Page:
Heart of Gold Dance Company Katie Virgo Academy Dancing Ballet We Love KB Kalgoorlie Boulder

Credit: Heart of Gold Dance Company


Although times have been tough these past few months, that hasn’t stopped our artistry community. Not only did we experience a dedicated effort from our Kalgoorlie-Boulder residents with the ‘Follow the Rainbow’ project, we’re also blessed with a brilliant array of local artists using different mediums to display their work.

Em Anders Artist 

Em Anders Artist is an art and design company, originally starting out as Hippocrocaduck. Em Anders herself is a self-taught artist with a passion for landscapes, flora and fauna in her canvas paintings. Her connection with people’s values and cultures permits her to flourish and leave the audience captivated by the beauty of each work. 

The business was hosting frequent classes from their studio workshop, however like all of us in these current circumstances, they’re taking things one day at a time. Nonetheless, we are greeted by a stunning arrangement of products on their Etsy site from canvas paintings and prints to beautiful custom jewellery.  

As of late, Em Anders Artist will be holding two resin workshops, as well as talk of featuring some jewellery boxes and round wall art workshops in the future! For more details visit her FB page

Em Anders Artist Art and Design Kalgoorlie Boulder We Love KB

Golden Orb Designs

Not much has been able to hold this business back! Golden Orb Designs has been producing landscape imagery since 2009. The business creates striking photography prints of Kalgoorlie-Boulder, Esperance and surrounds.

Captivating skies, sunsets, beaches and the general beauty of nature is a strong influence throughout their pieces. Using great care, they process gallery quality images by researching precise locations and using golden hour (dusk and dawn) to their advantage. 

It’s complicated to perfect an image, but Golden Orb Designs have proved their advancement in Kalgoorlie’s photography realm with their attractive imagery of the Goldfields, through patience and perseverance. For inquiries, visit their page here

Golden Orb Designs Landscape Photography We Love KB Kalgoorlie Boulder Esperance

Credit: Golden Orb Designs, Landscape Photography

The coming weeks are only the beginning of a slow return to normality, but that’s okay. We all adjust, as those mentioned above have proven to us, and with the obliging recreational services we have here in the Goldfields for our day-to-day needs, a road is smoothed on a path to brighter days.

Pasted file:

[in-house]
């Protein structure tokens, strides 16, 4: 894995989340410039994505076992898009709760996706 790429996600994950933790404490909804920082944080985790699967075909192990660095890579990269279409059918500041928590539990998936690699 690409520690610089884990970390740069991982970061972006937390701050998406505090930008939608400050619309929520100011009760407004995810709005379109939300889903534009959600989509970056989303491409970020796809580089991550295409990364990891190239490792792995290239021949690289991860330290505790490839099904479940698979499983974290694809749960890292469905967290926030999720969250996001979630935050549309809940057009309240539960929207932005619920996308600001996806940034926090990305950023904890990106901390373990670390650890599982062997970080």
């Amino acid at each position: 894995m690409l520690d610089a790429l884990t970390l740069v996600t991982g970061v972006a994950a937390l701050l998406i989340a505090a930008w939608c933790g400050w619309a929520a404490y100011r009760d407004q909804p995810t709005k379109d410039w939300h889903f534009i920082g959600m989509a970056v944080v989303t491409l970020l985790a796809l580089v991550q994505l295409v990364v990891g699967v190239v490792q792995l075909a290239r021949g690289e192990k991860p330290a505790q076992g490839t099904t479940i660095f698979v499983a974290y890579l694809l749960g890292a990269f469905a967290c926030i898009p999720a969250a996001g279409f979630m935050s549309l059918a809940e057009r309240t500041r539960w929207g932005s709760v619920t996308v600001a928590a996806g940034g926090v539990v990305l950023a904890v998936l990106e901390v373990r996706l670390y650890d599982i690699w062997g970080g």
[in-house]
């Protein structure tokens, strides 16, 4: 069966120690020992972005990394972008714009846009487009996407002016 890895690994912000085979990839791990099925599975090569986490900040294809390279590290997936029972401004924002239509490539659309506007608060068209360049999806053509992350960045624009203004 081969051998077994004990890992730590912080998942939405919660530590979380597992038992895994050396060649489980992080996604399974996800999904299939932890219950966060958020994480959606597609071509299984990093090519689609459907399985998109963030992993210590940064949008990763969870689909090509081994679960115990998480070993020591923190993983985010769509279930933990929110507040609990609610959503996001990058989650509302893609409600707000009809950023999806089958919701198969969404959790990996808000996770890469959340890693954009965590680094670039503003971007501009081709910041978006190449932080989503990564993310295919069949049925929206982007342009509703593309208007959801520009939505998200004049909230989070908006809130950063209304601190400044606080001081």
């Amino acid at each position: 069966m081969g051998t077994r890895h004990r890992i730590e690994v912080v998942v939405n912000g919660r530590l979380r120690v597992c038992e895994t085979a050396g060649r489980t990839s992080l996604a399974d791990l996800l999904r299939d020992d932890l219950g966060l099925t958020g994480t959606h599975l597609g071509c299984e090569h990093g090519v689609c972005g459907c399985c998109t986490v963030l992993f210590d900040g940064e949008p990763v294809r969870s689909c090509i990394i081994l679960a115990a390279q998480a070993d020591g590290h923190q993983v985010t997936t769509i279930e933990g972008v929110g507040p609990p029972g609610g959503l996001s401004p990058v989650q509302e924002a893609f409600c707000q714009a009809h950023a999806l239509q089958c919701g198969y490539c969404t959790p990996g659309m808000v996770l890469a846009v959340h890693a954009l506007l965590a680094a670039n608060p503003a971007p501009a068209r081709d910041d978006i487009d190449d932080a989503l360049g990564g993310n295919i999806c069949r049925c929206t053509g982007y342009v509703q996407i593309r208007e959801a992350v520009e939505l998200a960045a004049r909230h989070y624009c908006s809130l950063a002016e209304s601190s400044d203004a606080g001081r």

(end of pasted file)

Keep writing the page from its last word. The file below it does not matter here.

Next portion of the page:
Shop LoKal! 

Sinead Porter
Creative Writer
We Love KB


16th June 2020

Home Made Lemon Curd

Home made lemon curd

Just 4 ingredients!

It is the season for lemons! Our tree is full of them, and trying to use them all without wasting them is a big effort. There are a lot of uses for lemons as it turns out; my Aunty slices them up and dries them out in the dehydrator and they are great to have in drinks or even eat on their own. You can also freeze rind in freezable zip lock bags and juice in ice trays and they’ll keep for ages! My favourite part of the lemon is the rind, it adds so much favour to a dish or cake and balances the acidity of juice well and doesn’t allow to be overpoweringly tangy. They are heaps of baking recipes to make your backyard lemons shine, such as cheesecakes, loaves and cakes and a popular favourite the Lemon Meringue Pie! But you can’t go pass a good home made Lemon Curd, this versatile condiment can be used on scones, crumpets and with in baking as well! I have always known about lemon curd and I really enjoy eating but never really tried making it. So the other day I looked at my glorious lemon tree and thought, “I better use those lemons” and decided to give the good old lemon curd recipe a go. And the end result was amazing! It wasn’t too tangy and the texture was silky smooth and I made home made scones and cream to go with it and it was heaven on a stick! Its so easy and it only has 4 ingredients! Here’s how I made it…

Home made lemon curd


2 Eggs

2 Egg yolks

3/4 cup Caster Sugar

80g Butter